Opening batsman Justin Langer felt the England players were out of order in their lack of visible concern after captain Ricky Ponting had been struck in the face while batting on the opening morning at Lord's and has been on record in criticising their apparent lack of courtesy.
"When Ricky got cut under an eye, I spoke to some of the England players during the drinks break and said 'this isn't a war, this is a game'," Langer admitted afterwards.
Ponting yesterday seemed unsure whether to castigate Langer for showing weakness in the face of aggression or to agree with him. In the end, he did both but gave a clear message that he saw England's behaviour at Lord's as outside the spirit of the game.
"I was a bit disappointed to read that Justin had said what he did," Ponting said. "It was the first morning of the game after a build-up lasting 12 months so the cricket was very intense. I didn't expect any sympathy because as far as I am concerned incidents like that are just part of the game.
"But from a personal point of view, I would always ask a player how he was after an incident like that. While we were in New Zealand, Brett Lee hit one of their guys quite badly and I was the first to go up to him and ask if he was okay"
Ponting confirmed that Australia will field an unchanged line-up when play begins at Edgbaston today, Jason Gillespie's improved performance in last weekend's three-day match at Worcester having secured his place ahead of Michael Kasprowicz, despite the latter claiming five second-innings wickets.
Not surprisingly, Glenn McGrath is central to Ponting's tactics towards Michael Vaughan. "I've never seen anyone bat as well against us as he did in Australia," Ponting said, "but he's not been able to reproduce that form against us this summer and it is up to us to make sure he doesn't get the opportunity. I don't think Vaughan is as comfortable facing Glenn as he is some other bowlers and I'd think once he comes out to bat it will not be long before Glenn is bowling."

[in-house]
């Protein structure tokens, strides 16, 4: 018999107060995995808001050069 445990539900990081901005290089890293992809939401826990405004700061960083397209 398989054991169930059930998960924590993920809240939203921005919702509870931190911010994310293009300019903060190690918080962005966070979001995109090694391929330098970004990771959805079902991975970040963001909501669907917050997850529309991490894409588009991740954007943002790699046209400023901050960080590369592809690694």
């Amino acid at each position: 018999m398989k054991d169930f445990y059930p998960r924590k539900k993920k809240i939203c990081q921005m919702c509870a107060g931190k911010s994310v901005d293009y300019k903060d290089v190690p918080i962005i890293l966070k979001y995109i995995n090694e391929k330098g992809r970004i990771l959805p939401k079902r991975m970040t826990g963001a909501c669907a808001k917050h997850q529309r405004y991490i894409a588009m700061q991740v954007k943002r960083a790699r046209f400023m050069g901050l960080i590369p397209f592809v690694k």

Kevin Pietersen is another England player the Australians show particular respect, and Ponting remarked: "The first Test has forced us to have a bit more of a think about the way we are going to bowl to him. The plans we had for him at Lord's did not work but all our bowlers are pretty clear about what we are going to do this time."
Ricky Ponting yesterday played down any fears Australia might have over security in the wake of the London bombings, in spite of comments from Jason Gillespie that suggested the tour might be abandoned if there were further explosions.
"We had a few meetings about the issue early in the tour in London," he said. "At the time of the explosions, the transport systems were the biggest issue for a lot of us, particularly because a lot of the players had families and so forth with them.
"But we were being briefed on a daily basis and as far as the team is concerned, it is an area in which we will be guided by the experts."
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